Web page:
What Makes a Sellout

Two years ago on my Saturday afternoon radio show, Doing Science, I devoted an entire day to the legacy of pop music’s greatest sell outs. Part of the list was relatively uncontroversial. Green Day topped the list, famously transitioning from dingy No-Cal punk clubs to recently producing their own Broadway Musical based on their music. Then came Common, the Chicago native who burst onto the scene in 1994 with his ingenious assault on the “mainstreamification” of hip hop, only to duet with the Jonas brothers in 2009.

For my show, my primary goal was to showcase the radical transition the chosen artists had made, a transition from various musical and stylistic places, but one ended in music that was more accessible, marketable, and profitable. Usually, this transition meant going from an indie label to a major label.

The show was one of my favorites I’d done, mostly because it sparked so much debate among my friends and I, and it made us think hard about what it meant to sell out. I know that I am guilty not only of throwing the term around haphazardly, but also using it as a pejorative term. I am not alone in writing off an artist simply because I, or someone else, has labeled them a sellout.

But is that necessarily the case? Do artists necessarily become worse when they sell out? As I argued on my show, and attempted to demonstrate, they do not. I argue that selling out simply means adapting the style of music in order to make the music more accessible. Although an artists motives for selling out often involve the desire to make more money (which, when obvious, evokes a visceral reaction and aversion among some of us), I don’t think motives play a role in selling out. I like to look at the nature and style of the music.

That being said, I feel like it is possible for the music to get better after an artist has sold out. While I feel that Green Day and Common got worse after they sold out, I played a number of artists whose transition from the underground into the mainstream actually improved the quality of the music. My favorite example is the Goo Goo Dolls. Forming in 1986, the Goo Goo Dolls spent their early years as a Replacement’s cover band, and their music was mostly poorly constructed post-punk drivel. They actually came out with a song called “Sex Maggot,” which many people find hard to believe. Whether you like the Goo Goo Dolls or not, I doubt many people would argue that the quality of the music drastically improved with their 1995 album “A Boy Named Goo.” The album helped create the Adult Contemporary genre and preceded a sting of beautiful pop singles. The triumph of the Goo Goo Dolls was possible only because they abandoned almost all the edginess that defined their early work.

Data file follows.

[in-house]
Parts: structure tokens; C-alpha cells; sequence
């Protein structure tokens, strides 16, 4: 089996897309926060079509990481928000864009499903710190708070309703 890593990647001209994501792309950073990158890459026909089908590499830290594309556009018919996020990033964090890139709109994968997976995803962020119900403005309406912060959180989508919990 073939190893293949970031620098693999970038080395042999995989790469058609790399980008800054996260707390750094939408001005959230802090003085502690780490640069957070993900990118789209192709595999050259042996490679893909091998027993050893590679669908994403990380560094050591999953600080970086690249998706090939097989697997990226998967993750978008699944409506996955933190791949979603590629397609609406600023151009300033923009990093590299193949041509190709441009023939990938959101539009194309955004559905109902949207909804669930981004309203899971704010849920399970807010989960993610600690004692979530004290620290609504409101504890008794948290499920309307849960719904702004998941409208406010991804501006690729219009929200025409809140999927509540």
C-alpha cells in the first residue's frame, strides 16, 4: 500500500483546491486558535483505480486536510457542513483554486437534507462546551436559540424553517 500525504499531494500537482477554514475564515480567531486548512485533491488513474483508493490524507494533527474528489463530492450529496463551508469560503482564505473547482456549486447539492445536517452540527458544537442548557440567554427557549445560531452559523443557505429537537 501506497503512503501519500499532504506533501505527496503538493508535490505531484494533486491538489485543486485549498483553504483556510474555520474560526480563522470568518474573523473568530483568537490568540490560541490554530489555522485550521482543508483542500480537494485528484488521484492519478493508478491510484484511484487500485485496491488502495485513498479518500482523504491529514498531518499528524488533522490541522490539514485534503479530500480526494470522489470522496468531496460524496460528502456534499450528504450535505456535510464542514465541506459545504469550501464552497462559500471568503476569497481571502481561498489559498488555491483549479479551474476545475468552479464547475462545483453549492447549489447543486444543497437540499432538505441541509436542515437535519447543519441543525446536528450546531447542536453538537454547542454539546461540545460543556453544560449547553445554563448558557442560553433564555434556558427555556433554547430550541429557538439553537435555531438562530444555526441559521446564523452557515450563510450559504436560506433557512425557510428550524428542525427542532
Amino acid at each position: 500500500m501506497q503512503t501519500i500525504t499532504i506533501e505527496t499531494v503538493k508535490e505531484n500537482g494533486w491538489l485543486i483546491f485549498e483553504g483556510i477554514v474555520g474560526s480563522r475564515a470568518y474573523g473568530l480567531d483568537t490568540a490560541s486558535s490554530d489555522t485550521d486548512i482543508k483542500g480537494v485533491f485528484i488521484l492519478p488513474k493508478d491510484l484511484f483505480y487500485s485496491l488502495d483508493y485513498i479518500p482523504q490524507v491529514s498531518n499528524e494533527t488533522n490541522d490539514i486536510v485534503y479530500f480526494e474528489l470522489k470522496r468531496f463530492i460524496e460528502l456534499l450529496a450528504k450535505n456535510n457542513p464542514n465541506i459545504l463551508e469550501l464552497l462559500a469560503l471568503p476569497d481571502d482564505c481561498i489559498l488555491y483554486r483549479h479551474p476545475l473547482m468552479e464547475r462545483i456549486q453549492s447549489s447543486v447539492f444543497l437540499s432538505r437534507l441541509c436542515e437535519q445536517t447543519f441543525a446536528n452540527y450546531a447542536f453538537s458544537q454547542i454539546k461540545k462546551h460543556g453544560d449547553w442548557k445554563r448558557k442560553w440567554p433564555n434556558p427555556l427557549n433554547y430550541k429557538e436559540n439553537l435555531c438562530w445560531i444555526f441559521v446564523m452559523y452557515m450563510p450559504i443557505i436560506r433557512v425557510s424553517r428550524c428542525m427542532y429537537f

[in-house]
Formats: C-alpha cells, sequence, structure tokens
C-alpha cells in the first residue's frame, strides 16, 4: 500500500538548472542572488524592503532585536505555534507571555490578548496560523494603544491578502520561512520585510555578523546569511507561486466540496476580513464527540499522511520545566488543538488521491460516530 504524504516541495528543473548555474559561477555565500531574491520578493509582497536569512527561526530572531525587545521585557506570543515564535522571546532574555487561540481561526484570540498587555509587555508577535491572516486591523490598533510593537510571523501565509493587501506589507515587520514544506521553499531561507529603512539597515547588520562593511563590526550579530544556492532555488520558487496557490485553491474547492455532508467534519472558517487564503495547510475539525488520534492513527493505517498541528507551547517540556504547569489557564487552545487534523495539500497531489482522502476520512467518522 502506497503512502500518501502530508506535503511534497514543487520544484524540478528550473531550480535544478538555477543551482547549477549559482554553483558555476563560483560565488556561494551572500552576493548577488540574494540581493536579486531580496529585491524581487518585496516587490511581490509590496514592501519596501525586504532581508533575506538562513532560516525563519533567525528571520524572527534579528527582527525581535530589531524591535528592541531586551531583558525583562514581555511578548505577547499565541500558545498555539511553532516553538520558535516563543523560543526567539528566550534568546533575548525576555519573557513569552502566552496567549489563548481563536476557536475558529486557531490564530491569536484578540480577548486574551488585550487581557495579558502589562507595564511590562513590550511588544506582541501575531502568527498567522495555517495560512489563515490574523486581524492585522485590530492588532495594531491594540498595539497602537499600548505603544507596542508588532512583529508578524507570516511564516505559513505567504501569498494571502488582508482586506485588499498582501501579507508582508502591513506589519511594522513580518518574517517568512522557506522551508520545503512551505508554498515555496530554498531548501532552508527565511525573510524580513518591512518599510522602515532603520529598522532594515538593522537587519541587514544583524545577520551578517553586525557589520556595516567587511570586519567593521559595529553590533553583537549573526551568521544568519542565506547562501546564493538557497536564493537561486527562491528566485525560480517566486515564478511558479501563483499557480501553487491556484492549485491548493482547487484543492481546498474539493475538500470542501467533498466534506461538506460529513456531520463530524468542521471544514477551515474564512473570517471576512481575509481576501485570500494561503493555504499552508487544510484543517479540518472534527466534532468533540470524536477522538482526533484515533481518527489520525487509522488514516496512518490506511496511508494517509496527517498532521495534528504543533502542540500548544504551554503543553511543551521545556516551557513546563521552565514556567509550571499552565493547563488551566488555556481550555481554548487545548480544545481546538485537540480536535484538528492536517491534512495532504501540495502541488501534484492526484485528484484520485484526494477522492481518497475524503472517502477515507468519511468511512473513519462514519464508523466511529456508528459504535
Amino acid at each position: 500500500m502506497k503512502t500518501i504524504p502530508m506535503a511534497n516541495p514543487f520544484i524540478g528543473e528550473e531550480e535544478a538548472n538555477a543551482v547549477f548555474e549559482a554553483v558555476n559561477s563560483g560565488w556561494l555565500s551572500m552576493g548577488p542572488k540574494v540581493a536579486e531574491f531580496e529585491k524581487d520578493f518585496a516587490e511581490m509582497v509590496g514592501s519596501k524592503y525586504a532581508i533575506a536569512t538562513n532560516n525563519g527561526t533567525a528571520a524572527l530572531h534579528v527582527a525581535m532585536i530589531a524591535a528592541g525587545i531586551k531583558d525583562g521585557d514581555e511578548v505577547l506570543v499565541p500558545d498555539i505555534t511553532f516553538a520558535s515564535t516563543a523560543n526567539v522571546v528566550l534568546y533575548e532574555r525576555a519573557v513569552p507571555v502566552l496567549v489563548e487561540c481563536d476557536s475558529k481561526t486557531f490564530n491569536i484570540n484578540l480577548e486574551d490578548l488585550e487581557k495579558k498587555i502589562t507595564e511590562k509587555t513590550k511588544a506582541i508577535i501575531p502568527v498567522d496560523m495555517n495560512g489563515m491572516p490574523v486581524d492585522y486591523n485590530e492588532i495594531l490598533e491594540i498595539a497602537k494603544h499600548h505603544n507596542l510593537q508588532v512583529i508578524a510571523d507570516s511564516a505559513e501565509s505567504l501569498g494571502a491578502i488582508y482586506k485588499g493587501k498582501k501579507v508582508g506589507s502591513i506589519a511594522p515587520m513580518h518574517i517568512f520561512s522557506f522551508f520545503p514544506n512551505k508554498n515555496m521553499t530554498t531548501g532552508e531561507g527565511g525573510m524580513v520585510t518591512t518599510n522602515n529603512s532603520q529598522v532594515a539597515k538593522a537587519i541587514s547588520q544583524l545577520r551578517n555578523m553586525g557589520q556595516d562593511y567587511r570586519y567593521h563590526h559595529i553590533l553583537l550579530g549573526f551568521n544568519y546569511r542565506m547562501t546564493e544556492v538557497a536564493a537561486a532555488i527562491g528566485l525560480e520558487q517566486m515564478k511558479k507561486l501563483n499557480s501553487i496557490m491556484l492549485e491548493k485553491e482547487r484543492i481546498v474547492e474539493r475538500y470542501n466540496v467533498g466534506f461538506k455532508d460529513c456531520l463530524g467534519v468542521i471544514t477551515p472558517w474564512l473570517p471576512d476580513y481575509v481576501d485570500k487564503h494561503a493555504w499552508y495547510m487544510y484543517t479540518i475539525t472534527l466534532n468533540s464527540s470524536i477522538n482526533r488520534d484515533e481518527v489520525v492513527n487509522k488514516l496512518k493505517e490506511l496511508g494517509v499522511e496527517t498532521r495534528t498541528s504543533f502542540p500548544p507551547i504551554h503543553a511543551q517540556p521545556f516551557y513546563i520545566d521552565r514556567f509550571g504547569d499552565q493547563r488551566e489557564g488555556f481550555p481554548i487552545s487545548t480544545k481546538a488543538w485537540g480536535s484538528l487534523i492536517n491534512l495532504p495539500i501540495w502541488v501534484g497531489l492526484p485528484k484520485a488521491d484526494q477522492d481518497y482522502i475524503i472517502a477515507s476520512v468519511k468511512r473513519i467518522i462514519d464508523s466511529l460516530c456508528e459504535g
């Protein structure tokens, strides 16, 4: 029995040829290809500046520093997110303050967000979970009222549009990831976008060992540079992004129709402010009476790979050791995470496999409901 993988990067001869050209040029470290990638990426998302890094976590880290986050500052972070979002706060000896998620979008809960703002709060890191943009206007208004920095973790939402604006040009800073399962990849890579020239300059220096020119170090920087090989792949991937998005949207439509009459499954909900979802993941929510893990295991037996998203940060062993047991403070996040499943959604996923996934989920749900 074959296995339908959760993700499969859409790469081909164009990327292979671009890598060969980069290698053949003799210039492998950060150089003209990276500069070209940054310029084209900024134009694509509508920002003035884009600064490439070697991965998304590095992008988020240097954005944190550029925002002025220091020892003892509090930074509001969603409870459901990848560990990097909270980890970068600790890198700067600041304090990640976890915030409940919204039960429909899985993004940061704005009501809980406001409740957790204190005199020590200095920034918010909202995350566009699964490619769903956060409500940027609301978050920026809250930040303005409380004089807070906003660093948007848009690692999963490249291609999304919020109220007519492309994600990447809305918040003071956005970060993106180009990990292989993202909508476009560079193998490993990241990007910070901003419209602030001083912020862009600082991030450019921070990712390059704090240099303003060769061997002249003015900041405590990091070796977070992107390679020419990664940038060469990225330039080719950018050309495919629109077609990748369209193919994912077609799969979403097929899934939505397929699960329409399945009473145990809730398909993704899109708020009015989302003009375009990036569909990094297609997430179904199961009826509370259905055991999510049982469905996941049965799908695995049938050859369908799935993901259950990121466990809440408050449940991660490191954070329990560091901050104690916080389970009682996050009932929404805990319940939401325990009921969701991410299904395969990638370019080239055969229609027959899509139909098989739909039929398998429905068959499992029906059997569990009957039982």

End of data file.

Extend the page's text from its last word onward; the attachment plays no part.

The idea that selling out might make the music better is certainly hard for many to swallow. There’s already enough pop music out there. Why must the fans continue to sacrifice their favorite bands to the corporate slave masters? The reason is that underground purism is often as unlistenable as the most cookie cutter, manufactured bubble gum pop. Many of the best songs fall somewhere in between. And in order for that to happen, bands often have to drop the attitude, lose the distortion, and play one that even mom’s can listen to.